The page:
Retired University of Alaska Professor Rick Steiner is, along with Dr. Riki Ott, regarded internationally as a first-rank expert on Alaska’s marine ecosystems. Additionally, Steiner is a highly sought after expert on the effects of oil spills on maritime environments. Like Dr. Ott, Steiner was recently awarded the Alaska Muckraker of the Year Award from the state’s pre-eminent marine environment advocacy group, Cook InletKeeper.
|By: EdwardTeller Friday January 4, 2013 6:41 am|
|By: Riki Ott Sunday November 25, 2012 1:59 pm|
Recently, while standing in an hour-long U.S. Customs line at Washington Dulles, I pulled out Slow Democracy. Listening to others complain about the untenable situation as we crisscrossed back and forth, I read, holding up the book title for all to see. Finally someone said, “What is that book about?” I delivered a succinct summary, consciously using tools I had just learned to include diversity, to all within earshot. What followed was a splendid example of slow democracy.
People rallied from jetlag, shook off fatigue, spoke over wailing babies, and listened to each other share stories and experiences about an issue close to all our hearts: the democracy crisis in America. I was inspired to see in action the main contentions in Slow Democracy: i.e., people care about democracy and want to bring it back to the local level.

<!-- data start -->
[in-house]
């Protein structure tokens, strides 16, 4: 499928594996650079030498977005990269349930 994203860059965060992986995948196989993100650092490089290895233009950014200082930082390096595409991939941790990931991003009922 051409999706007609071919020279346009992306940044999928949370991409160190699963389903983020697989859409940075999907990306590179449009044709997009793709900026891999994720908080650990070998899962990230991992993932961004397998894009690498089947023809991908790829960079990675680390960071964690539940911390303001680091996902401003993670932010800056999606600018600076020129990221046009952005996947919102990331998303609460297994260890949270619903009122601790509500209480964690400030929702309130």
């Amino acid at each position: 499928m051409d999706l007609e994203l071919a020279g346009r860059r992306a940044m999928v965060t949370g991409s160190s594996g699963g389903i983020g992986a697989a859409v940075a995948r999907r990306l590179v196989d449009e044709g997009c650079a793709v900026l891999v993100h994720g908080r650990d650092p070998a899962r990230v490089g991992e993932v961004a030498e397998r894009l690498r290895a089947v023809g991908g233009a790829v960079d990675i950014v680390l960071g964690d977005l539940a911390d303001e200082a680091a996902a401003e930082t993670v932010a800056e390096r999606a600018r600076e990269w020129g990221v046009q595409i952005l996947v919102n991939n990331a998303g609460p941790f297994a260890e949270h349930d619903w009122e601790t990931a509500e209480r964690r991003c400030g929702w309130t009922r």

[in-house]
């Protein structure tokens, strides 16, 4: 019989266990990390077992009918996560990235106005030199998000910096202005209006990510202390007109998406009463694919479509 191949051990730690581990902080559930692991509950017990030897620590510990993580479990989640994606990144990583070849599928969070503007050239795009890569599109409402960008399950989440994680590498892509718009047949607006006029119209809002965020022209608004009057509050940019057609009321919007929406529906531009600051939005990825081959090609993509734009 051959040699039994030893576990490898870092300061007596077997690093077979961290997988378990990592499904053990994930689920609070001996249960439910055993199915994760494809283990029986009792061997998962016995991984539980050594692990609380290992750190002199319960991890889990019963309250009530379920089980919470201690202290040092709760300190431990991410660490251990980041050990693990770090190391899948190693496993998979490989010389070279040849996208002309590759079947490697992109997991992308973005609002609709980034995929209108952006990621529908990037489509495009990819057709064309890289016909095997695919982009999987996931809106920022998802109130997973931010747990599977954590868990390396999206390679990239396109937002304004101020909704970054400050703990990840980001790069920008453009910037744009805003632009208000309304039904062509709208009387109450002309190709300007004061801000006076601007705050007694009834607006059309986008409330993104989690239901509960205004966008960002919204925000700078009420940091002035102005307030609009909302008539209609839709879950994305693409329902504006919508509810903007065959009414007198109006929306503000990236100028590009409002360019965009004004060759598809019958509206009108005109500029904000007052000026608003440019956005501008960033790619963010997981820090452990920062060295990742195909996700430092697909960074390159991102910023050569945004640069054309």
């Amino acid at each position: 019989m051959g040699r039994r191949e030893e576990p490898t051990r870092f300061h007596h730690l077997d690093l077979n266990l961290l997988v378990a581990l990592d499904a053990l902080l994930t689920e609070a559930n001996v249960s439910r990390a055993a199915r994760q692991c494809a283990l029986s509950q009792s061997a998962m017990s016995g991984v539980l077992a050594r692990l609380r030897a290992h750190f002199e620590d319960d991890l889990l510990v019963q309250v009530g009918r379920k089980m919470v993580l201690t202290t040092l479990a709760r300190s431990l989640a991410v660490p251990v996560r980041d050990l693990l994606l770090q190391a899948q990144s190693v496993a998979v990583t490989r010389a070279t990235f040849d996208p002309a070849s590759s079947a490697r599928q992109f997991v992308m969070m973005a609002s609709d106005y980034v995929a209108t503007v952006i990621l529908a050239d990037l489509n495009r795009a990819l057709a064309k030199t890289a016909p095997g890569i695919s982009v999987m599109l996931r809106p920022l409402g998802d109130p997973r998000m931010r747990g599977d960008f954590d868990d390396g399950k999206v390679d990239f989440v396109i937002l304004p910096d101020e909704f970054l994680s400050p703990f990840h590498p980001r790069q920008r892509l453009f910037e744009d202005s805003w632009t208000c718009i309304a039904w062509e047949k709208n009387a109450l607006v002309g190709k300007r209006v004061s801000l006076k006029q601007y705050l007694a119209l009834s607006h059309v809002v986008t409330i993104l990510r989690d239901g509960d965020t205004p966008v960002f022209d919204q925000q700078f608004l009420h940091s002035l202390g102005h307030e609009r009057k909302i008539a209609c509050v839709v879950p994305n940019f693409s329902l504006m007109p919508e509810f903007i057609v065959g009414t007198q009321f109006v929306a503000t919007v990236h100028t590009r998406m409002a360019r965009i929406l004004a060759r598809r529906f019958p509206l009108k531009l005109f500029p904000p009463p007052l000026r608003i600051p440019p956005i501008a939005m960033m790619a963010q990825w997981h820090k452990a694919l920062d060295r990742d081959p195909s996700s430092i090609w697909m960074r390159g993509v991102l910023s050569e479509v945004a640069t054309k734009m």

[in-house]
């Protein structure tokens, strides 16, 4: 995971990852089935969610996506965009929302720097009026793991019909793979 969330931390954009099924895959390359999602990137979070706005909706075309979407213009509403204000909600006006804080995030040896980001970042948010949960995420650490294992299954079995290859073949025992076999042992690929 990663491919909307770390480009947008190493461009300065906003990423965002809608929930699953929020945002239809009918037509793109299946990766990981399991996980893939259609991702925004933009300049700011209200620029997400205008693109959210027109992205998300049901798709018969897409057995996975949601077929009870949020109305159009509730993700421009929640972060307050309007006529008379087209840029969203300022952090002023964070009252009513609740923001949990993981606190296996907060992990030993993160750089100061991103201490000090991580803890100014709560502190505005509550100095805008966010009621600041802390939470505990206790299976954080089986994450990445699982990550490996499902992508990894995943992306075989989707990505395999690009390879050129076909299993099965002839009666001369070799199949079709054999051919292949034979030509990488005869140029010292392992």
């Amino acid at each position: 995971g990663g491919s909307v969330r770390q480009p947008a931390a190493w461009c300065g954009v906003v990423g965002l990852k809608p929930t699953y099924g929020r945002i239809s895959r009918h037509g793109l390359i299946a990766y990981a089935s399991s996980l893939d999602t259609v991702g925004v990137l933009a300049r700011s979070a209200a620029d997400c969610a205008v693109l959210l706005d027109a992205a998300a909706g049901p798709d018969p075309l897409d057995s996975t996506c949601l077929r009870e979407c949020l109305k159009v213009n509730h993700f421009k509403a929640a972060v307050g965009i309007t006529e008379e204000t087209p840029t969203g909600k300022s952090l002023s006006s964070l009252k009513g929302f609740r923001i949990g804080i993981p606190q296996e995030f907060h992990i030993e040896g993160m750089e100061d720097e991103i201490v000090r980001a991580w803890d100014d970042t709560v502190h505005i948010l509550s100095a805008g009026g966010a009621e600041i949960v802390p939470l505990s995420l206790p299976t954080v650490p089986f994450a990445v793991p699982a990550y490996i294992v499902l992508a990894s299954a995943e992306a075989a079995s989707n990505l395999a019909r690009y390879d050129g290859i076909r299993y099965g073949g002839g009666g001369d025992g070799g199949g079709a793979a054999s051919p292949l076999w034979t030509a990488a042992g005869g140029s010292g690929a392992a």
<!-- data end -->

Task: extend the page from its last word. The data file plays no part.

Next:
|By: Riki Ott Sunday April 29, 2012 1:59 pm|
Kendra Pierre-Louis has crafted a powerful little manifesto for social change agents who seek to challenge and change the status quo. Her book, Green Washed, largely assumes that readers know the grim state of affairs – basically, Peak Everything and Ecosystem Collapse, and have chosen to “do something” about it by buying into the myth that we can comfortably shop our way to a greener, more sustainable planet.
|By: Riki Ott Sunday November 21, 2010 1:59 pm|
After having spent five months in the Gulf, I decided to read Bob Cavnar’s book of the story behind the Deepwater well blowout starting with chapter 7 on the “BP-government merger.” This was one of the most troubling twists in events that I had witnessed in the Gulf. I figured if he could shed some light on this, then maybe he would have frank insights on how we got into this mess – beyond the human error – and how we might avoid another.
|By: spocko Friday July 9, 2010 4:40 pm|
“BP has either been blocking blood panels or they have been taking blood panels and not letting really anyone see what the blood panel works look like.”
— Riki Ott the marine biologist and author of Not One Drop: Betrayal and Courage in the Wake of the Exxon Valdez Oil Spill on Virtually Speaking July 8, 2010.
|By: Michael Whitney Tuesday June 15, 2010 1:15 pm|
Dr. Riki Ott, a marine toxicologist, former commercial fisherman, and Exxon Valdez survivor, appeared on Countdown with Keith Olbermann last night to discuss what she called a massive coverup by BP of all aspects of the disaster.
|By: Peterr Saturday May 15, 2010 9:00 am|
With all the concern about the oil disaster in the Gulf of Mexico, I thought it would be helpful to put the corporate citizenship of BP, Transocean, and Halliburton into perspective. This isn’t the first disaster with corporate sponsorship, after all.